I’ve learned the hard way in some cases, not to rely on bills coming in the mail as my trigger to enter and pay them. Bills get lost, and when that happens and I don’t pay them on time, my clients don’t want to hear that I didn’t get the bill. This is why I use recurring transactions in QuickBooks Online for every bill.

Back when I was still dealing with paper, there was a simple process for managing accounts payable. You get a bill in the mail, and it goes into an inbox. A real, physical inbox. Remember those? Then you enter the bill, and it shows up on an unpaid bills report. That report is then reviewed and decisions are made about which ones to pay. We’ve come a long way since those days, but I still see clients.

Even then, bills would get lost or missed. Now it’s almost worse, because they get emailed to my clients, and I have to rely on them to forward them.

Actually I don’t.

We have our clients give us their logins to almost every service they pay, and we set up our systems to make sure nothing gets missed while we have access to everything. We don’t need to wait for emails.

Recently I was working with a client who is more involved than most in the decision making process about which bills to pay. He kept a list in a spreadsheet as I’ve often done, but now he was asking me to update his spreadsheet as well as in QuickBooks Online.

This was double work. There had to be a better way.

I set up recurring transactions in QuickBooks online for every monthly bill.

I set up a recurring bill for each monthly bill that he pays, working backwards from the due date. Each bill is now automatically posted 30 days before it is due. This gives us plenty of time to pay them, from the time that they show up.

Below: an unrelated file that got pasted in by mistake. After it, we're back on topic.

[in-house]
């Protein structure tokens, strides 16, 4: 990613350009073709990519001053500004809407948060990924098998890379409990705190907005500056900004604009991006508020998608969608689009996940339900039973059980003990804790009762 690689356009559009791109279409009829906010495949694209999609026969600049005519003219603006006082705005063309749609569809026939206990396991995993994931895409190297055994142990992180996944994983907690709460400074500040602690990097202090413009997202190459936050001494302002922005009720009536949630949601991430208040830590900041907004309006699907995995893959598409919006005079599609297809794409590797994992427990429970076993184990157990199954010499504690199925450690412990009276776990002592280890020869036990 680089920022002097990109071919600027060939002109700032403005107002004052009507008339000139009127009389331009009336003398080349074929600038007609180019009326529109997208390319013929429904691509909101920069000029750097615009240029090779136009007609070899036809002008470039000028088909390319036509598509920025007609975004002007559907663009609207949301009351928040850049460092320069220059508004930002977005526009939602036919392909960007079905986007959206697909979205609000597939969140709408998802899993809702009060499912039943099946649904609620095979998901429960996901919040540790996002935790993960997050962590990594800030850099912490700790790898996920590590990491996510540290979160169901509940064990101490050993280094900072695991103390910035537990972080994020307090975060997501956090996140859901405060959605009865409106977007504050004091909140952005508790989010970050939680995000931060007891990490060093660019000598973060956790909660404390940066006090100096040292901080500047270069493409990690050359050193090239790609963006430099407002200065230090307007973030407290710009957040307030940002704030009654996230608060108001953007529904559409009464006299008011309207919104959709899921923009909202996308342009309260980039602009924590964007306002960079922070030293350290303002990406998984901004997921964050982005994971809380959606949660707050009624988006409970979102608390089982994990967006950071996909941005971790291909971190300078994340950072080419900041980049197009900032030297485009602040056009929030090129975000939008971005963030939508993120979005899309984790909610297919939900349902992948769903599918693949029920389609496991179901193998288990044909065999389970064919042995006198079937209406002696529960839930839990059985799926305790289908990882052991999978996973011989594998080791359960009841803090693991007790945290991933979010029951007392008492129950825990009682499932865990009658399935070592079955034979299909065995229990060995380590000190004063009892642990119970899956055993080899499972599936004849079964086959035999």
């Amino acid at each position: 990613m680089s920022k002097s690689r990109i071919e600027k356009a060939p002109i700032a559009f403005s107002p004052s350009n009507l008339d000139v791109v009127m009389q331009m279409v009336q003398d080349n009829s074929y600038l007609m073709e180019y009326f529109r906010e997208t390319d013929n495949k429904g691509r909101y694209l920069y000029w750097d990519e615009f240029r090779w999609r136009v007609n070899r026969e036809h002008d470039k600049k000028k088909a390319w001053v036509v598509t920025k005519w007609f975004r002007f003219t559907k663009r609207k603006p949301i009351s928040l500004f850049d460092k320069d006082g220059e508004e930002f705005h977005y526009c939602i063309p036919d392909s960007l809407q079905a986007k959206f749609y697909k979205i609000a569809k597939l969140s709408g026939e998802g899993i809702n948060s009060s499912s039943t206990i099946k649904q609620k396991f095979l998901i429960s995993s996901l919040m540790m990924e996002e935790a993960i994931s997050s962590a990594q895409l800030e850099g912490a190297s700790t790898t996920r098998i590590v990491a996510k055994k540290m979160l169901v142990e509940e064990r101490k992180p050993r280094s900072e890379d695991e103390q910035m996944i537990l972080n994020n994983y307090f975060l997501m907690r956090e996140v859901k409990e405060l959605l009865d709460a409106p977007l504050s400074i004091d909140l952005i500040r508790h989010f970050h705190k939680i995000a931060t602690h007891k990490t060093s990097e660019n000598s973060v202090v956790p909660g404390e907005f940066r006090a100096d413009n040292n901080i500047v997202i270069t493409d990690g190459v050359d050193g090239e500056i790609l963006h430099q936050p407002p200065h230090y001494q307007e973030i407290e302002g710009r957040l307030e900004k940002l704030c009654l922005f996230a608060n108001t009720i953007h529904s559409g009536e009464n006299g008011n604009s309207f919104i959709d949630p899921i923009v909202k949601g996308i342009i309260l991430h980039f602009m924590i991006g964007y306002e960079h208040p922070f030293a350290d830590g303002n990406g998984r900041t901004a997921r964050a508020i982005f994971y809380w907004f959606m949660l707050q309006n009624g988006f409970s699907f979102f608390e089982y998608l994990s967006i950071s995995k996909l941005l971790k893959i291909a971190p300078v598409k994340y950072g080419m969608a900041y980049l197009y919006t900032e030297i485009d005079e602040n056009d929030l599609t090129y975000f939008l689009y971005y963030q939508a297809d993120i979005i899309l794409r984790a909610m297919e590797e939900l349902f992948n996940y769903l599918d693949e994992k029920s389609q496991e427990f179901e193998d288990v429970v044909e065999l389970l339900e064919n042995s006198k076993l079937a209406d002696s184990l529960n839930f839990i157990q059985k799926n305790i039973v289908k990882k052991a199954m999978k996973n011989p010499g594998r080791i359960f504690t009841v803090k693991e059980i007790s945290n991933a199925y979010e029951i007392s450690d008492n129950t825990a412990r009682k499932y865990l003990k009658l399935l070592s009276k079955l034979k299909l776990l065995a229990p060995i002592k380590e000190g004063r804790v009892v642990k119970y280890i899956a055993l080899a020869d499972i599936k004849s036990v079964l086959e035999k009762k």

In fact this is another problem I’ve seen.

You get a bill from your credit card company and it’s due in 10 days. That’s not enough notice, and now you’re scrambling to get the bill paid, often at the expense of other bills that need to be paid.

When the bill is for a different amount each month, you set up a default, estimated amount. The in the recurring bill description you put in a note to “get the right amount.”

If you are reviewing the unpaid bills report weekly, then you will have plenty of time to log in, get the actual bill, and update the amount.

If you use recurring transactions in QuickBooks Online to manage your bills, you will never miss a bill. And when we’re using a service like Bill.com (soon to be replaced with billbeez), the bills sync over to bill.com. When bills are sent in there we add them to the existing bill that synced over from QuickBooks Online.

Here’s our process for paying the bills.

Either the client or I will run the unpaid bills report.

Then we export it to Excel (would love to be using Google Sheets but there is no direct export).

In a column off to the right I will either set a cell equal to the open balance, or I will key an amount if I want to make a partial payment.

At the bottom of that column I will total up the amount to pay.

Once my client confirms or edits this, then I go into Bill.com and schedule the payments. This means I also have a document and either an email or a conversation in Slack confirming my client’s approval to pay these exact bills.

If you want to see what this looks like taken several steps further, sign up for a $25 monthly subscription right here on my site, and review this course:
Remarkable Reports for Bookkeepers

Share this post
EmailFacebookFacebook MessengerTwitterPinterestLinkedInShare